Pfizer’s proposed $160 billion merger with the Dublin, Ireland-based Allergan, which the companies announced in November 2015, would have been the largest merger in the history of the pharmaceutical industry. Pfizer’s decision to pursue Allergan followed its interest in acquiring AstraZeneca in 2014, another mega merger for Pfizer that did not come to fruition. Pfizer announced in late May 2014 that it would not make a formal offer to acquire AstraZeneca following AstraZeneca’s decision to reject Pfizer’s non-binding $119-billion proposal. Pfizer’s interest in acquiring AstraZeneca was to build its pipeline and commercial portfolio, but it also had a financial component in establishing a new UK-incorporated holding company of the proposed combined company. The proposal for the deal brought to the fore the issue of corporate inversion, a practice by which a US-based multinational company restructures so that the US parent is replaced by a foreign corporation as a means to achieve a lower tax rate. A key issue going forward for Pfizer is what may be on its horizon in terms of deal-making: will the company pursue another large-scale acquisition or build its portfolio through smaller-scale deals? That question has been answered thus far in 2016 with Pfizer making several smaller-scale acquisitions. The most notable was the $14 billion acquisition of Medivation, a San Francisco-based biopharmaceutical company. Medivation’s portfolio includes Xtandi (enzalutamide), a prostate cancer drug that Medivation is parterned with Astellas and which generated global net sales of $2.2 billion in global net sales in the past four quarters as recorded by Astellas Pharma as of September 2016.
Pfizer also ended speculation in September 2016 that it separate the company into two independent companies, one focused on the company’s innovator products and the second on the company’s established products business. Pfizer had previously announced that it was considering separating the two businesses.
5. Biologics manufacturing investment on the rise. This year has seen several announced biologics manufacturing investments, a continuing trend. Shire announced earlier this year that it plans to expand its global biotechnology manufacturing capacity over the next four years by investing $400 million in Ireland. The company will create a biologics manufacturing campus, which it expects will lead to the creation of approximately 400 permanent jobs on a 120-acre site at Piercetown, County Meath. Construction of the new site will begin in mid-2016 with the site expected to be operational by mid-2019.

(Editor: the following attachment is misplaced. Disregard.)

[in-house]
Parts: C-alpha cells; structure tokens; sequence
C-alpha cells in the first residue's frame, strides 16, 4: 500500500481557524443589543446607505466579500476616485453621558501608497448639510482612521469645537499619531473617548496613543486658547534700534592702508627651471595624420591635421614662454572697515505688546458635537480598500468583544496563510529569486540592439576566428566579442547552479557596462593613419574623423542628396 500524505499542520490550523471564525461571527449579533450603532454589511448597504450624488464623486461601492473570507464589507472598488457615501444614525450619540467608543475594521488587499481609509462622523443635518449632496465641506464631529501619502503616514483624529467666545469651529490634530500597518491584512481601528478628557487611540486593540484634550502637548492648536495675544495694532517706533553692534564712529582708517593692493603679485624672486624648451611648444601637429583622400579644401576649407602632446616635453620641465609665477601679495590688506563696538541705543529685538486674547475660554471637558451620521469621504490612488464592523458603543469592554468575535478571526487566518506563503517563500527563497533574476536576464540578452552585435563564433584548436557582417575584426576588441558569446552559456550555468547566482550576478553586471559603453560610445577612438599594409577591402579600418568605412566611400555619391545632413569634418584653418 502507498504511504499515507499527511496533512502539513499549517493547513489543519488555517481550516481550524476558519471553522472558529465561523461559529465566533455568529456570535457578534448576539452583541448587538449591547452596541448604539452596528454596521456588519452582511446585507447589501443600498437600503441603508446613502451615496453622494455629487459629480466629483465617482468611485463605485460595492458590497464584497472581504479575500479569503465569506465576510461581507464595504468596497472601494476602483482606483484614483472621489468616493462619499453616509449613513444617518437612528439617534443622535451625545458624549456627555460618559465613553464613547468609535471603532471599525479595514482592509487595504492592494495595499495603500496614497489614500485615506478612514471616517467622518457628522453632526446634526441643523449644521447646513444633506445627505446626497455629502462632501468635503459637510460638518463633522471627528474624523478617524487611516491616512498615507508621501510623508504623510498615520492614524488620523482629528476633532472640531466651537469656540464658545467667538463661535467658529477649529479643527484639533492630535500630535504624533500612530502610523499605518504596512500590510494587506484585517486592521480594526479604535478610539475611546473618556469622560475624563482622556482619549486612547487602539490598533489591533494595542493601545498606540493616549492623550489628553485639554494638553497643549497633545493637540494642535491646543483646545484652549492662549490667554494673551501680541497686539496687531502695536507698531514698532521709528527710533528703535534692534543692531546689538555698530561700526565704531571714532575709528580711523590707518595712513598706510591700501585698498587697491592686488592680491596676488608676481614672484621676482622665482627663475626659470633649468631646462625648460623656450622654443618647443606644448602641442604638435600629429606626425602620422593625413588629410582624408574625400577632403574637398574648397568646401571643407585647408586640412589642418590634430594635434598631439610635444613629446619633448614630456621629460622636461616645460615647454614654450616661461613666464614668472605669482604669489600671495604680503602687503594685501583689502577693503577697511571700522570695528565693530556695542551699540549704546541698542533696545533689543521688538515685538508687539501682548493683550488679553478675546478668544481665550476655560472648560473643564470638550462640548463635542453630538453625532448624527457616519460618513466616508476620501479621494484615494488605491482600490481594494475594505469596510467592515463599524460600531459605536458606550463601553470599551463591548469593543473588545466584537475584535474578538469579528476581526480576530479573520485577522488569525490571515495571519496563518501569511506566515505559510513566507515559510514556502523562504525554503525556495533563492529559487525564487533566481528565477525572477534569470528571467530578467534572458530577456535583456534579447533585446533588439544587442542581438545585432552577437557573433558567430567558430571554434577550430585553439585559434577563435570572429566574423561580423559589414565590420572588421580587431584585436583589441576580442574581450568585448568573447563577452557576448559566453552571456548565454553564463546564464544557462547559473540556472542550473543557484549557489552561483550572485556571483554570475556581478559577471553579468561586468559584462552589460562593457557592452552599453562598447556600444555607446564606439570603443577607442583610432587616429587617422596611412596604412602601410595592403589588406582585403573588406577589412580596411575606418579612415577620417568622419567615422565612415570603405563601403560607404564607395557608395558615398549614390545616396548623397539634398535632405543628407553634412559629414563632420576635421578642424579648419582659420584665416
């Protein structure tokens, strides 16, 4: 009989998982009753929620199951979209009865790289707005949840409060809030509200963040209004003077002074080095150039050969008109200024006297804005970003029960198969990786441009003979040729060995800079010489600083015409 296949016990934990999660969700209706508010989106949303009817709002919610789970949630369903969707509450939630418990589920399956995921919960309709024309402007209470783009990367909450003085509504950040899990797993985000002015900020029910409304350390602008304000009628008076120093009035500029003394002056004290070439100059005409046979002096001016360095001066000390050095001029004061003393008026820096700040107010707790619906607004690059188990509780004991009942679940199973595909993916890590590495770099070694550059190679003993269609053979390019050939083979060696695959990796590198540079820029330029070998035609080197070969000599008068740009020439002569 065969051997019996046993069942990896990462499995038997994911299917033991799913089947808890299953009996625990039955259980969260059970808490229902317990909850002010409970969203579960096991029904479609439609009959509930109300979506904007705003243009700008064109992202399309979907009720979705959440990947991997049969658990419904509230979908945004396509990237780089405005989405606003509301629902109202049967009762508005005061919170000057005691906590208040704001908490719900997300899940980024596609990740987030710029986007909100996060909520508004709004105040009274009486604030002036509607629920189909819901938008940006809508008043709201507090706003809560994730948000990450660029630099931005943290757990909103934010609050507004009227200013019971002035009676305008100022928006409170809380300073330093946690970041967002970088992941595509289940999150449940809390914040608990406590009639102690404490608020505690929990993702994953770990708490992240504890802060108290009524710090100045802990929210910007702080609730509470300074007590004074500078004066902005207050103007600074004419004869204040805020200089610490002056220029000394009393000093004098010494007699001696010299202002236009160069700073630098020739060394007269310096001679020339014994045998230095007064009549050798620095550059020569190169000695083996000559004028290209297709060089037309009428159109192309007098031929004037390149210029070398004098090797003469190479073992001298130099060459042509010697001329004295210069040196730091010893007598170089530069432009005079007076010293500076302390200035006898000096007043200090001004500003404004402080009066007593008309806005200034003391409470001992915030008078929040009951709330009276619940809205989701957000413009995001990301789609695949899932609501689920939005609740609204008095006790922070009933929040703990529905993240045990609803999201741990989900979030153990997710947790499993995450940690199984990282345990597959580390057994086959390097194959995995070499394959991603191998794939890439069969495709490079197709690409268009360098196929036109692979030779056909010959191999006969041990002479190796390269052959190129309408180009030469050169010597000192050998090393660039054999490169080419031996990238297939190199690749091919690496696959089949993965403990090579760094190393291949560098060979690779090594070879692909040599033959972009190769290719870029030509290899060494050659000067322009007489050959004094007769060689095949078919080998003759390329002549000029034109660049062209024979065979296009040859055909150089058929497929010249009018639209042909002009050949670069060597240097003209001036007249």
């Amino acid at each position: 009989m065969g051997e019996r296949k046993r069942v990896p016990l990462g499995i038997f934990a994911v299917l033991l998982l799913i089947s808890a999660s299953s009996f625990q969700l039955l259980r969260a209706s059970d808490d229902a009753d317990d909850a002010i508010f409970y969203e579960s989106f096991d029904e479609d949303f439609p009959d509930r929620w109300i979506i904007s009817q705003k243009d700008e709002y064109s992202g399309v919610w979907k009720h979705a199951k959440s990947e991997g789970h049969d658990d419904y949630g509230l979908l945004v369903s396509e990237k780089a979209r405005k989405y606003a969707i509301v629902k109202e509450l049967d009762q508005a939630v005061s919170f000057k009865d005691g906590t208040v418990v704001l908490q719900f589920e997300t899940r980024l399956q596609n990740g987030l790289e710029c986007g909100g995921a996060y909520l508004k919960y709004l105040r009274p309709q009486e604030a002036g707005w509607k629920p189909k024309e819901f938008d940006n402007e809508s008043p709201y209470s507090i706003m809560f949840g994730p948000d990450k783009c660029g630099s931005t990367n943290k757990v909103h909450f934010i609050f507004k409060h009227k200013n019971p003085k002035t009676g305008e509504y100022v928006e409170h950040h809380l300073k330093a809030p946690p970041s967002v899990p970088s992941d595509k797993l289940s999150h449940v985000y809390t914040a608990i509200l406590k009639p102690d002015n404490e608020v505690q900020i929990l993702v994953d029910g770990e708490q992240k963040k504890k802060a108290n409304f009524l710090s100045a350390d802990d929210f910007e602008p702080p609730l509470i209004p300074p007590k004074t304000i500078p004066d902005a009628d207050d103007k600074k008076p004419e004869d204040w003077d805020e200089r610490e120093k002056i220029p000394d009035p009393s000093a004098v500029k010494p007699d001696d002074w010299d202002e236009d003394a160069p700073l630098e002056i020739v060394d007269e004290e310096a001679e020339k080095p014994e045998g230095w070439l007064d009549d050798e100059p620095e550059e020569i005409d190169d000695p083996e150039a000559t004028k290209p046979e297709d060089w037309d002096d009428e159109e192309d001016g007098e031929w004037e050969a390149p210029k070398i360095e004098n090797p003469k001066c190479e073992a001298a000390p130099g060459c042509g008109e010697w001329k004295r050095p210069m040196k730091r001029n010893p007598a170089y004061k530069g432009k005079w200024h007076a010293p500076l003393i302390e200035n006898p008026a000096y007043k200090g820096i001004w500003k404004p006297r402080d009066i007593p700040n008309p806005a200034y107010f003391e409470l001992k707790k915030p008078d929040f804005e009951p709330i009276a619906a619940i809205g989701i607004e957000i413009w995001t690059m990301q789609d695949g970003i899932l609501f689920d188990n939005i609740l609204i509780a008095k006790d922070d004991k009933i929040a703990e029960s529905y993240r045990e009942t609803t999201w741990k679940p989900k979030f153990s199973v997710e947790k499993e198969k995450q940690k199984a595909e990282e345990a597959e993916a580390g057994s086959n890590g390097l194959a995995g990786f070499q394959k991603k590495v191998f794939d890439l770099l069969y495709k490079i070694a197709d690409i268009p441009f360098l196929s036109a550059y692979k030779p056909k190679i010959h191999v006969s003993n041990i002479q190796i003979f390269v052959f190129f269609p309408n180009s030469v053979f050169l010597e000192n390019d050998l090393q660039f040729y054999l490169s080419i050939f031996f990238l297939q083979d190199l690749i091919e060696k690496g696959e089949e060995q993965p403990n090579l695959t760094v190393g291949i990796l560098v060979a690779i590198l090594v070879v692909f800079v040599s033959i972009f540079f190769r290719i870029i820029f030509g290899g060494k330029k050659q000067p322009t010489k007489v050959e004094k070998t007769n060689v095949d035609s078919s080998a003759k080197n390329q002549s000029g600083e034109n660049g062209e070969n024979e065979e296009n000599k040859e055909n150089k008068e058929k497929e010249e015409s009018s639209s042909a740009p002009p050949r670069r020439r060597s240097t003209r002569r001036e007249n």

Earlier this year, Bristol-Myers Squibb completed a major expansion at its facility in Devens, Massachusetts. The $280- million project added two new buildings to the 89-acre Devens campus: a Biologics Development Building for designing processes for the early production of investigational medicines, and a Clinical Manufacturing Building where investigational medicines will be produced to support clinical trials. Both are new capabilities for Devens, a site that had previously focused solely on large-scale, bulk biologics manufacturing.
Bristol-Myers Squibb also plans to open a new EUR 900 million ($969 million) large-scale biologics manufacturing facility in Cruiserath, County Dublin, near Blanchardstown that will produce multiple therapies for the company’s growing immuno-oncology portfolio. The manufacturing facility is estimated to be operational in 2019. The new large-scale facility follows the company’s $750-million investment for a new biologics bulk manufacturing facility in Devens.
Pfizer also reported in June that it will invest approximately $350 million in the development of a Global Biotechnology Center in the Hangzhou Economic Development Area in China. The facility will be Pfizer’s third biotechnology center globally and the first in Asia. It will ensure the local production of biosimilar medicines that will benefit patients both in China and globally, said Pfizer.
These investments are in addition to other recent large-scale investments. In December 2015, Boehringer Ingelheim announced an approximate EUR 500 million ($538 million) investment for a new large-scale biopharmaceutical production facility for active ingredients manufactured using cell cultures at its site in Vienna, Austria.
In 2014, AbbVie announced it will invest $320 million to establish operations in Singapore for small-molecule and biologics active drug substance manufacturing. The completed facility will provide manufacturing capacity for emerging compounds within AbbVie’s oncology and immunology pipeline to serve markets globally. The investment will establish the first manufacturing presence in Asia by AbbVie. AbbVie anticipates the new facility will be fully operational by 2019; the small-molecule portion was completed earlier this year.
In November 2014, AstraZeneca announced plans to expand its biologics manufacturing center in Frederick, Maryland. The more than $200-million project will increase production capacity at the facility to support AstraZeneca’s pipeline and to meet future demand for its biologics portfolio, which currently represent nearly 50% of AstraZeneca’s overall pipeline, according to the company. AstraZeneca’s Frederick biologics manufacturing center is a FDA-licensed, large-scale cell-culture production facility with administrative, production, warehouse, laboratory and utility space. The expansion project is expected to be completed in mid-2017 and will add approximately 40,000 additional square feet of manufacturing, laboratory, and administrative space. AstraZeneca also acquired two Amgen facilities in Colorado to support build its bulk biologics manufacturing facility.